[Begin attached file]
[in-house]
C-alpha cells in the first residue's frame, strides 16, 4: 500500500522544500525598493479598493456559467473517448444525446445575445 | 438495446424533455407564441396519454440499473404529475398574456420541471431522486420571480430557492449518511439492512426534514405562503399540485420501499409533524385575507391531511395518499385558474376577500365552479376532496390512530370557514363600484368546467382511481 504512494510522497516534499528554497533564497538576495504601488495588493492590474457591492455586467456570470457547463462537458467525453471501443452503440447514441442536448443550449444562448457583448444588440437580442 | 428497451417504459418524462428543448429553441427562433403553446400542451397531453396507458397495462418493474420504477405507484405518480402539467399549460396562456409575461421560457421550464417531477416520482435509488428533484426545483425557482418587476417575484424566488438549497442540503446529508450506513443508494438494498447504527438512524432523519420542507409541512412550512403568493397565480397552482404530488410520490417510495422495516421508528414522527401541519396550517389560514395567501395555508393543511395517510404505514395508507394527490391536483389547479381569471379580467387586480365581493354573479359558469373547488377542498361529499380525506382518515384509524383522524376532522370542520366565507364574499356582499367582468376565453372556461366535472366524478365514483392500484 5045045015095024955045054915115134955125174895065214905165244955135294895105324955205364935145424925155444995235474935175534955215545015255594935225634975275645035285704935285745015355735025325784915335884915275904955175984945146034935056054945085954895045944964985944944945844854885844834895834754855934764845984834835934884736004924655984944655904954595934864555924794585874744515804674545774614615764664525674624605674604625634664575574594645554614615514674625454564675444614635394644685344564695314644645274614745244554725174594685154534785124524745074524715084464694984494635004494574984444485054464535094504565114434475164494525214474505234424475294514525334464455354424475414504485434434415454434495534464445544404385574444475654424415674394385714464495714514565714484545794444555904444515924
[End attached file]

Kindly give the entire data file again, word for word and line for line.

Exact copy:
[in-house]
C-alpha cells in the first residue's frame, strides 16, 4: 500500500522544500525598493479598493456559467473517448444525446445575445 | 438495446424533455407564441396519454440499473404529475398574456420541471431522486420571480430557492449518511439492512426534514405562503399540485420501499409533524385575507391531511395518499385558474376577500365552479376532496390512530370557514363600484368546467382511481 504512494510522497516534499528554497533564497538576495504601488495588493492590474457591492455586467456570470457547463462537458467525453471501443452503440447514441442536448443550449444562448457583448444588440437580442 | 428497451417504459418524462428543448429553441427562433403553446400542451397531453396507458397495462418493474420504477405507484405518480402539467399549460396562456409575461421560457421550464417531477416520482435509488428533484426545483425557482418587476417575484424566488438549497442540503446529508450506513443508494438494498447504527438512524432523519420542507409541512412550512403568493397565480397552482404530488410520490417510495422495516421508528414522527401541519396550517389560514395567501395555508393543511395517510404505514395508507394527490391536483389547479381569471379580467387586480365581493354573479359558469373547488377542498361529499380525506382518515384509524383522524376532522370542520366565507364574499356582499367582468376565453372556461366535472366524478365514483392500484 5045045015095024955045054915115134955125174895065214905165244955135294895105324955205364935145424925155444995235474935175534955215545015255594935225634975275645035285704935285745015355735025325784915335884915275904955175984945146034935056054945085954895045944964985944944945844854885844834895834754855934764845984834835934884736004924655984944655904954595934864555924794585874744515804674545774614615764664525674624605674604625634664575574594645554614615514674625454564675444614635394644685344564695314644645274614745244554725174594685154534785124524745074524715084464694984494635004494574984444485054464535094504565114434475164494525214474505234424475294514525334464455354424475414504485434434415454434495534464445544404385574444475654424415674394385714464495714514565714484545794444555904444515924